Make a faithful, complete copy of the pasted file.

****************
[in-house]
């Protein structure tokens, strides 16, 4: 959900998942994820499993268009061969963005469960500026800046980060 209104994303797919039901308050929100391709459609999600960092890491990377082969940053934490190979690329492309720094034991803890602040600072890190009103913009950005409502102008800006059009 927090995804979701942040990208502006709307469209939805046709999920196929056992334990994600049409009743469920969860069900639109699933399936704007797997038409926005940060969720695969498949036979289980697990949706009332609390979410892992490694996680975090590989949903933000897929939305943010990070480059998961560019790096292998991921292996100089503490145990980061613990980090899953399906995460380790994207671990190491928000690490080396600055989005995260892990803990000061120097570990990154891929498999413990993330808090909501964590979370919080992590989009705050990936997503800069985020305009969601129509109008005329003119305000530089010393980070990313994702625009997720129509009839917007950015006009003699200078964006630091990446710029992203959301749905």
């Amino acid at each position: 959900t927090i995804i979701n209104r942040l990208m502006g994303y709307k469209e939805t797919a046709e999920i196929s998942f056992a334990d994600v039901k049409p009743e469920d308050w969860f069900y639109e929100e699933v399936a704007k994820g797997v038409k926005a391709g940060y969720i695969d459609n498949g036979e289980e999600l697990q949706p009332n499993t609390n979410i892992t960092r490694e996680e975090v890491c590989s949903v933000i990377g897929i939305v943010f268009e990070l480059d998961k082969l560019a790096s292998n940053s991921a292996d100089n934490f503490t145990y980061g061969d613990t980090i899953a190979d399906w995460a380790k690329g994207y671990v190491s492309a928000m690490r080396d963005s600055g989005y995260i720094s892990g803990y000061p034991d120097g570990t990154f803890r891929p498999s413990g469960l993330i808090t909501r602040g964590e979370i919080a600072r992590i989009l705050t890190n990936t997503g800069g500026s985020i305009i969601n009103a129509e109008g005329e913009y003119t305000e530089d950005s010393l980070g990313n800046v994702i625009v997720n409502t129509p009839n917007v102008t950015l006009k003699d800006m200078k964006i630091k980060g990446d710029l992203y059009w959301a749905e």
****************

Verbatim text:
[in-house]
């Protein structure tokens, strides 16, 4: 959900998942994820499993268009061969963005469960500026800046980060 209104994303797919039901308050929100391709459609999600960092890491990377082969940053934490190979690329492309720094034991803890602040600072890190009103913009950005409502102008800006059009 927090995804979701942040990208502006709307469209939805046709999920196929056992334990994600049409009743469920969860069900639109699933399936704007797997038409926005940060969720695969498949036979289980697990949706009332609390979410892992490694996680975090590989949903933000897929939305943010990070480059998961560019790096292998991921292996100089503490145990980061613990980090899953399906995460380790994207671990190491928000690490080396600055989005995260892990803990000061120097570990990154891929498999413990993330808090909501964590979370919080992590989009705050990936997503800069985020305009969601129509109008005329003119305000530089010393980070990313994702625009997720129509009839917007950015006009003699200078964006630091990446710029992203959301749905």
């Amino acid at each position: 959900t927090i995804i979701n209104r942040l990208m502006g994303y709307k469209e939805t797919a046709e999920i196929s998942f056992a334990d994600v039901k049409p009743e469920d308050w969860f069900y639109e929100e699933v399936a704007k994820g797997v038409k926005a391709g940060y969720i695969d459609n498949g036979e289980e999600l697990q949706p009332n499993t609390n979410i892992t960092r490694e996680e975090v890491c590989s949903v933000i990377g897929i939305v943010f268009e990070l480059d998961k082969l560019a790096s292998n940053s991921a292996d100089n934490f503490t145990y980061g061969d613990t980090i899953a190979d399906w995460a380790k690329g994207y671990v190491s492309a928000m690490r080396d963005s600055g989005y995260i720094s892990g803990y000061p034991d120097g570990t990154f803890r891929p498999s413990g469960l993330i808090t909501r602040g964590e979370i919080a600072r992590i989009l705050t890190n990936t997503g800069g500026s985020i305009i969601n009103a129509e109008g005329e913009y003119t305000e530089d950005s010393l980070g990313n800046v994702i625009v997720n409502t129509p009839n917007v102008t950015l006009k003699d800006m200078k964006i630091k980060g990446d710029l992203y059009w959301a749905e």